Two known and one unknown apoptosis related genes were chosen. The first gene, Bcl-2, is a known anti-apoptotic gene. The second gene, BAX, is a known pro-apoptotic gene. Knockdown of each would provide clear indication of either pro or anti-apoptotic effects. A third gene, ASK1, whose apoptotic activity is currently under debate, would provide a good test for the type of applications used on the system.
A JC-1 apoptosis assay (Invitrogen) was used to determine the extent of shRNA induced knockdown of the different apoptotic-related genes. The JC-1 stain is a cationic dye that acts as an indicator of mitochondrial membrane potential. JC-1 aggregates in the mitochondrial membrane of live cells emitting in the ~600nm range (orange-red). The onset of apoptosis leads to the loss of mitochondrial membrane potential resulting in the dispersal of JC-1 aggregates. The non-aggregated JC-1 molecules, in turn, fluoresce in the ~525nm (green) range. The shift from red to green, as a cell enters apoptosis, provides a method to quantify the extent of apoptosis occurring in a population of cells.
The three shRNA constructs were spotted into separate regions of a cellTRAY and transfected into HEK293T cells. The cells were then incubated for 48 hours. JC-1 red and green fluorescence was measured over a time course of approximately 200 minutes. Death slopes were calculated in order to compare rates of apoptosis between each knockdown.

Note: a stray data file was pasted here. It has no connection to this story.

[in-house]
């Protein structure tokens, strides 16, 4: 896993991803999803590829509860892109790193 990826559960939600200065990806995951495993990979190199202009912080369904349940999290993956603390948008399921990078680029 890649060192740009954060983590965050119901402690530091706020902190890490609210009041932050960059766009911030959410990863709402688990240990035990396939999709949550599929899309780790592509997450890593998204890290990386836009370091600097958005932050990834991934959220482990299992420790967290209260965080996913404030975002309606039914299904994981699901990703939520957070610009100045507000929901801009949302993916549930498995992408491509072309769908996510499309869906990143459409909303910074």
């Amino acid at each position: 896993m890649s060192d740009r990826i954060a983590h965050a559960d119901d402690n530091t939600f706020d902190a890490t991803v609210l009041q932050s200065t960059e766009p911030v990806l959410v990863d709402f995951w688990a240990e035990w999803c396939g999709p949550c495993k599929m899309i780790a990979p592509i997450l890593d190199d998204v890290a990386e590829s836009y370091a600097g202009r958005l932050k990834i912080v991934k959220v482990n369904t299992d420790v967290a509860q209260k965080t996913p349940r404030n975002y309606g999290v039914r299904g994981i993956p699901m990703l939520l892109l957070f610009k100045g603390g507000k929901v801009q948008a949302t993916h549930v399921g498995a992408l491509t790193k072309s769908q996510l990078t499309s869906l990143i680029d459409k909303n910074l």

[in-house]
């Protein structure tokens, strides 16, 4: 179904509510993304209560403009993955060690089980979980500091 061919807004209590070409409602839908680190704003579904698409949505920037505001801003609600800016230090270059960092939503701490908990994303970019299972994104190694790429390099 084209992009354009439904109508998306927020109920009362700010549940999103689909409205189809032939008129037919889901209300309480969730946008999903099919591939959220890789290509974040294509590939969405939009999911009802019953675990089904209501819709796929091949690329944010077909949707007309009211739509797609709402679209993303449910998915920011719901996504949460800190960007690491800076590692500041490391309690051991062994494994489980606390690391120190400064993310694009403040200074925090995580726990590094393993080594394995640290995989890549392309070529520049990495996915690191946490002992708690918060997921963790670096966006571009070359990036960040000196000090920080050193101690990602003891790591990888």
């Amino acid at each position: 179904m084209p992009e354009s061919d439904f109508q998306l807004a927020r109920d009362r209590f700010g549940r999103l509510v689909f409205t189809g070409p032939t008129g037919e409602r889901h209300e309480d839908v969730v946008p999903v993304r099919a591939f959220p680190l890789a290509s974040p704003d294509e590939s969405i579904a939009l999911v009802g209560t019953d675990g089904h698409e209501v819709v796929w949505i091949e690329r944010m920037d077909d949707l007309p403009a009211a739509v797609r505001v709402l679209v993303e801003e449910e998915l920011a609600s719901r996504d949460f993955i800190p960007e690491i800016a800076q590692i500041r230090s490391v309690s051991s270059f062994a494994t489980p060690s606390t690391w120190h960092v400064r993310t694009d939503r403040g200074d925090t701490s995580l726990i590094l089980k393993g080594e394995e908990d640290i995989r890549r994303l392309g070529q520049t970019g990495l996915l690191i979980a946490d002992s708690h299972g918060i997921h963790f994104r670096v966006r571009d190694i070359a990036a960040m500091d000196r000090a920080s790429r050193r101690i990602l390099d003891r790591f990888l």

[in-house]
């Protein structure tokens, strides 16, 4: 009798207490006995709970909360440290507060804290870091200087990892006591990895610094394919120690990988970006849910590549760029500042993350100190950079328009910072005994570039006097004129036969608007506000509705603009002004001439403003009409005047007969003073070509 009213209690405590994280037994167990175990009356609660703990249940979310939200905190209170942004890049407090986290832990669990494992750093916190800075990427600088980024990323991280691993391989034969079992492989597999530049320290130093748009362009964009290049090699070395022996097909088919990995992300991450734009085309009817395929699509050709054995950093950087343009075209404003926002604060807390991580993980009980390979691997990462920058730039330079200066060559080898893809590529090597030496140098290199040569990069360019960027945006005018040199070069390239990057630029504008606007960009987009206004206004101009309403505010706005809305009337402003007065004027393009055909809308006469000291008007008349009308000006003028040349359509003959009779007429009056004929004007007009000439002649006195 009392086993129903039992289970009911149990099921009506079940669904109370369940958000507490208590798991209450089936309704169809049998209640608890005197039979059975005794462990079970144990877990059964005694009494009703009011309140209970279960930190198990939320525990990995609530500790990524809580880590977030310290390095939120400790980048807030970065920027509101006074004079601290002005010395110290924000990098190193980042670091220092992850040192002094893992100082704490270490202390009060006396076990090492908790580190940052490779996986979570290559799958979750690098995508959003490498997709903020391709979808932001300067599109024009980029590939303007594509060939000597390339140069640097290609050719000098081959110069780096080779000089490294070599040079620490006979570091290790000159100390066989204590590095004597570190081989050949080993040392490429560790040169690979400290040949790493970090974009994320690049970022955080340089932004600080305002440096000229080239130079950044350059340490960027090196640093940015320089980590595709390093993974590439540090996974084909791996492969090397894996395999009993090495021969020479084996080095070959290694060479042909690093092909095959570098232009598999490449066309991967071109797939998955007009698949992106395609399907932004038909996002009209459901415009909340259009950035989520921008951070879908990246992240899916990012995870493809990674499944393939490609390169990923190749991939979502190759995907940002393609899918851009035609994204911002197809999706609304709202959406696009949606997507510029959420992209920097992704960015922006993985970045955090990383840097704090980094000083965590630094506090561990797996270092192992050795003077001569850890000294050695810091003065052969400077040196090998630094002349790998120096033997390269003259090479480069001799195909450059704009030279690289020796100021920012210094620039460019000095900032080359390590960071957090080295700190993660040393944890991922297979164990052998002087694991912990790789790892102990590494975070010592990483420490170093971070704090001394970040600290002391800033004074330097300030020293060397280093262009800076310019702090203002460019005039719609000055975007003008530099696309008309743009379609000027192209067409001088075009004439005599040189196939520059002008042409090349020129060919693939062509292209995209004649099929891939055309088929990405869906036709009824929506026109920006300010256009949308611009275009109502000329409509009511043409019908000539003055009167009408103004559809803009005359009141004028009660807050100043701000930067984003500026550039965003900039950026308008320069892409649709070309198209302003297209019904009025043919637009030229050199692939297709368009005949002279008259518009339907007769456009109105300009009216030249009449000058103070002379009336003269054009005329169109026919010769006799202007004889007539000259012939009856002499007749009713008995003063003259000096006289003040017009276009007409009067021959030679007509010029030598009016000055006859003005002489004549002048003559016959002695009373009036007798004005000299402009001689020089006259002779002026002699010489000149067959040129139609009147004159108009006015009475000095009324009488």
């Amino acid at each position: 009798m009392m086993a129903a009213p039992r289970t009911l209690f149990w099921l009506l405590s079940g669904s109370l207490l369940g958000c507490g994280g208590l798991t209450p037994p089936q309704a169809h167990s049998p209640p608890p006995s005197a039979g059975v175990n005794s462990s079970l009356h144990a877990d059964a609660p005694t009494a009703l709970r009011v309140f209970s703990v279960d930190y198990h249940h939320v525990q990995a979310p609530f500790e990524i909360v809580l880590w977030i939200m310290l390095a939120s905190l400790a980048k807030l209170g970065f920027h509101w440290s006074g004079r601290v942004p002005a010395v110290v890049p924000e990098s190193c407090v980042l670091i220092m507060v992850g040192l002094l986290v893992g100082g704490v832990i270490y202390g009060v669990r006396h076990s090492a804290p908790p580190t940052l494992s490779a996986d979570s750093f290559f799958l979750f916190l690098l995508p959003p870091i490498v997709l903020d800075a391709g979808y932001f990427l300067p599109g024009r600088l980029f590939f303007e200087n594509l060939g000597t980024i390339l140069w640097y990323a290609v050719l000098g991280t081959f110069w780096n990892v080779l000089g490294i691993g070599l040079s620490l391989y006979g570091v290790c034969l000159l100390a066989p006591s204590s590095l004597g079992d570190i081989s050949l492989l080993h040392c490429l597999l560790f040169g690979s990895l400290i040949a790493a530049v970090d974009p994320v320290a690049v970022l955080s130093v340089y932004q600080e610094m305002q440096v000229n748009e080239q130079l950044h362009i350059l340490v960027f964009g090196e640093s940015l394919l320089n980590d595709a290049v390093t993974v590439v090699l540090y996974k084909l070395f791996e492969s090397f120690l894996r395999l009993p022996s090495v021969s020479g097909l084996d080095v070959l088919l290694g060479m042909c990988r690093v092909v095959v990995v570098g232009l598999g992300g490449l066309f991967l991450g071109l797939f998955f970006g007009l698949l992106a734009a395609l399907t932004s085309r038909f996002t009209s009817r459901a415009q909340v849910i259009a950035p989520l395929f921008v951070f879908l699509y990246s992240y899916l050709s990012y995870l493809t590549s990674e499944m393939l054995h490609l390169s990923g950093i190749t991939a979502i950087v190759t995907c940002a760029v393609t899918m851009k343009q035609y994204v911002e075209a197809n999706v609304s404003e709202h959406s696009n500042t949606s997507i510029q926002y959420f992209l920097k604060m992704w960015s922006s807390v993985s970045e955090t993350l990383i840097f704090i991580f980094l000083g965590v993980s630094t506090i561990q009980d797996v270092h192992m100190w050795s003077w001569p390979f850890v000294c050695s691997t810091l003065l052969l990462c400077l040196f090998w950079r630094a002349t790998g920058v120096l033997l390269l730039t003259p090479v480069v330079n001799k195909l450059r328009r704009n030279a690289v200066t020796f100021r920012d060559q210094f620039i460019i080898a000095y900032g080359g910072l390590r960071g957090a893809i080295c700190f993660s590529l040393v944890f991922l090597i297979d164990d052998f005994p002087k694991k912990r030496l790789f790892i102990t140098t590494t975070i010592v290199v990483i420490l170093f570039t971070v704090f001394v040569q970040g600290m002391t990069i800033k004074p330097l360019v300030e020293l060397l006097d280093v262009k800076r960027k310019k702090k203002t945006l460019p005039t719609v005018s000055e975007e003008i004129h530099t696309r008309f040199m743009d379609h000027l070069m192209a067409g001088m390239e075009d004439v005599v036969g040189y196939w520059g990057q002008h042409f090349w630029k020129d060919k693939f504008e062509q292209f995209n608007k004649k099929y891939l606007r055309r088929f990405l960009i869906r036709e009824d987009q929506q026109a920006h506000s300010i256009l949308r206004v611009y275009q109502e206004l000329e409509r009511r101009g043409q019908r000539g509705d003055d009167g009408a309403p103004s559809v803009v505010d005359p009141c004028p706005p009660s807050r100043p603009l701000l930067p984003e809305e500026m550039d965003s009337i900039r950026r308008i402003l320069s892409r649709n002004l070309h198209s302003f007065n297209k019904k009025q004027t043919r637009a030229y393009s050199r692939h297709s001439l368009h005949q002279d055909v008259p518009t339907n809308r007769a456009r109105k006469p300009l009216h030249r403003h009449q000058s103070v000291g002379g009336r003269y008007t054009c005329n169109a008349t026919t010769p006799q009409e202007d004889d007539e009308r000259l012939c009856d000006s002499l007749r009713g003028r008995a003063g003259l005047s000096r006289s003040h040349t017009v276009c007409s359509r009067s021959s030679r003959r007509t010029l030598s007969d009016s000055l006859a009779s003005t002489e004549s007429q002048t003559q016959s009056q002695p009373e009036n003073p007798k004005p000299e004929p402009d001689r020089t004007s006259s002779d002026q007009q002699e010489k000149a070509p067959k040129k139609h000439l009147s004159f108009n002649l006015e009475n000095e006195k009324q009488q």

Based upon the JC-1 apoptosis data collected, significant knockdown of BAX (p-value= 1.18 x 10-6) and ASK1 (p-value= 1.7 x 10-4) was observed compared to controls. However, the result of the Bcl-2 knockdown was inconclusive as no increase in the rate of apoptosis was observed compared to control (p-value= 0.244). Some possibilities for this particular outcome could be that only partial inhibition of Bcl-2 due to an ineffectiveness of the anti-Bcl-2 shRNA construct was causing no noticeable increase in the rate of apoptosis. Another possibility could be that other anti-apoptotic genes could be masking the expression of Bcl-2 inhibition causing no increase in the rate of apoptosis. Furthermore, future experiments are planned to provide evidence of shRNA knockdown and labeling using fluorescence-conjugated antibodies specific to the proteins targeted above.
These experiments provide an early proof-of-concept for this platform’s ability to perform high-throughput screening and analysis for spotted, addressable and isolated cDNA arrays allowing for differential expression/knockdown of genes in live cells.